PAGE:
The same Faith & Practice urges us to consider: Do you speak out for justice and morality, and against oppression, exploitation, and public wrong? Do you recognize the equality of persons regardless of race, gender, or economic status (The Queries #18: 13)?

Based upon these theological convictions, we ask George Fox University to honor the housing requests of its transgender students.  Let us follow the example of Jesus Christ, and extend hospitality to those who might otherwise be unsafe and unwelcome in our communities.”

Darleen Ortega, a George Fox alum, member of Northwest Yearly Meeting of Friends, a judge on the Oregon Court of Appeals, and one of Jayce’s many straight allies, remains similarly confused. “I don’t feel George Fox has handled itself fairly and transparently,” she says. “Although Paul and I have spent years cultivating a positive relationship with the university, they refused to accommodate our request to meet with them informally back in the spring, when we sought to explore options short of a legal challenge. They were pursuing a religious exemption the whole time, without telling us. I am very disappointed that our years of engaging in a positive way did not yield any willingness to even have a conversation with us, let alone deal transparently with us and allow us to provide support to a student who has a very challenging path to walk.

I can’t speak for the university, of course, and indeed they refused even to participate in a conversation with me long before any legal action was initiated by Jayce.  However, that is a lot of what I find troubling. As a person of faith and a Quaker myself, I see nothing in scripture or Friends theology that justifies or even supports the university’s position. What I find in scripture, instead, are calls for compassion and kindness to everyone. And I don’t understand how one can deal ethically with someone in Jayce’s situation without working to understand his circumstances and come alongside him. There is no clearer call to Christians and no practice more fundamental to Friends.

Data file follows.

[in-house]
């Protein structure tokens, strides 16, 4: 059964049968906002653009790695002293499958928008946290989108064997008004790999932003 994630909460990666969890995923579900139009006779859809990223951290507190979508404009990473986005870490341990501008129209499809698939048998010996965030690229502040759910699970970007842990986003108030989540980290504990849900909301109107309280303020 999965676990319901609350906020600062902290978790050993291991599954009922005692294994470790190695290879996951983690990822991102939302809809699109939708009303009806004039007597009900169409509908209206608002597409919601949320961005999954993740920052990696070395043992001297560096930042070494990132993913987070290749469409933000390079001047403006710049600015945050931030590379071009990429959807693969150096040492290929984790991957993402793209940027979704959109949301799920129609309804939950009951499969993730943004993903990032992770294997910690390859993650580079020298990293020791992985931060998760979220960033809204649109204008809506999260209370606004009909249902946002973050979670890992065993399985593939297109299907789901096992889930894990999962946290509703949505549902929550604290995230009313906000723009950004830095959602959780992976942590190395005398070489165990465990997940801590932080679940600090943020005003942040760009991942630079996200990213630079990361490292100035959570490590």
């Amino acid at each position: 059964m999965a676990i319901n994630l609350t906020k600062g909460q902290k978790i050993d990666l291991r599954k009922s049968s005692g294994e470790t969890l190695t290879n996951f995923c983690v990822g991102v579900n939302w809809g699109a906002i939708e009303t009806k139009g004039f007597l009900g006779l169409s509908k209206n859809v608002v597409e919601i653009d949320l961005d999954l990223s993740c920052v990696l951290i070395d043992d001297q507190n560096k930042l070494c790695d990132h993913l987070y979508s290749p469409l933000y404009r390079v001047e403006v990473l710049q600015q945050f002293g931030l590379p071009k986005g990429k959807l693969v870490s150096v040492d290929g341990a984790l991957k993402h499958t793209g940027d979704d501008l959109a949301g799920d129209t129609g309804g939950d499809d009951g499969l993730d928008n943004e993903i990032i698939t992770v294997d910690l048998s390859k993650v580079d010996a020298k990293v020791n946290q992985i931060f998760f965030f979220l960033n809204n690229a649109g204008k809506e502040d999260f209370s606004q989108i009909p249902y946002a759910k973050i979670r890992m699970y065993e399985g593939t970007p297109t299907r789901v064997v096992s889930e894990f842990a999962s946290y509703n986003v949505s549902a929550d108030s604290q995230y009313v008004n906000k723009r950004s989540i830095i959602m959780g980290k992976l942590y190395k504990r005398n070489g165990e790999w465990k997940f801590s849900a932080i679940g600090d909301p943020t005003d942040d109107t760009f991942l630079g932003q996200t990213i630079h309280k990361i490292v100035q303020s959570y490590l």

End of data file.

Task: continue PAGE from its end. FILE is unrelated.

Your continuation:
I feel like progress is slow, particularly now that the university is refusing to even have conversations with us when a situation like this arises. My hope had been that by cultivating a positive relationship, more dialogue would be possible. Without that dialogue, change is very difficult. As for the denomination, I don’t see any evidence of an official theological stance inside Northwest Yearly Meeting of Friends regarding transgender persons or how their housing needs should be addressed. My guess is that if you took a poll among people inside the denomination, there would be fear around that issue and lack of understanding, but that is not the same as a theological stance. Sadly, it appears that prejudice and fear frequently gets identified as a religious position.”

Sadly indeed. One wishes the positions and perspectives of people like Ortega, Daniels, and Huber were the norm–and not the exception. And one wishes “religious exemptions” weren’t becoming the new normal. But Jayce, buoyed by his dedicated legal counsel, will continue fighting–and we’ll continue following, supporting him every step of the way.

“To my knowledge, this is the first Christian college to ask the federal government for a permission slip to discriminate against transgender students,” Southwick says. “This is worse than Hobby Lobby because George Fox is largely funded by taxpayer money. While the government may have granted George Fox an exemption for the time being, private companies do not need to tolerate this discriminatory behavior. Nike, whose logo is on George Fox’s athletic gear, and Intel and Starbucks, who are major employers of George Fox graduates, can let the university know how they feel about the university’s discriminatory actions.”

Note: Jayce’s petition has over 20,000 signatures. Click on the link to your left to make your voice heard.


This from Basic Rights Oregon’s Jeana Frazzini: “It is deeply disappointing that George Fox would choose to deny housing to a student based on their gender identity. Studies show that gay and transgender students face disproportionate challenges in educational attainment. That’s why Basic Rights Oregon is committed to promoting equality, and fighting against fear and misunderstanding about transgender issues and gender identity in our educational institutions.”

Note: According to Too Afraid to Learn, a 2008 survey of over 3,500 Oregon college students, a hostile campus climate has a significant impact on gay and transgender students: 1 in 10 took more than five years to graduate due to anti-gay/anti-transgender sentiment; More than 60% of all students reported witnessing instances of homophobia, ranging from anti-gay/anti-transgender remarks to hate crimes.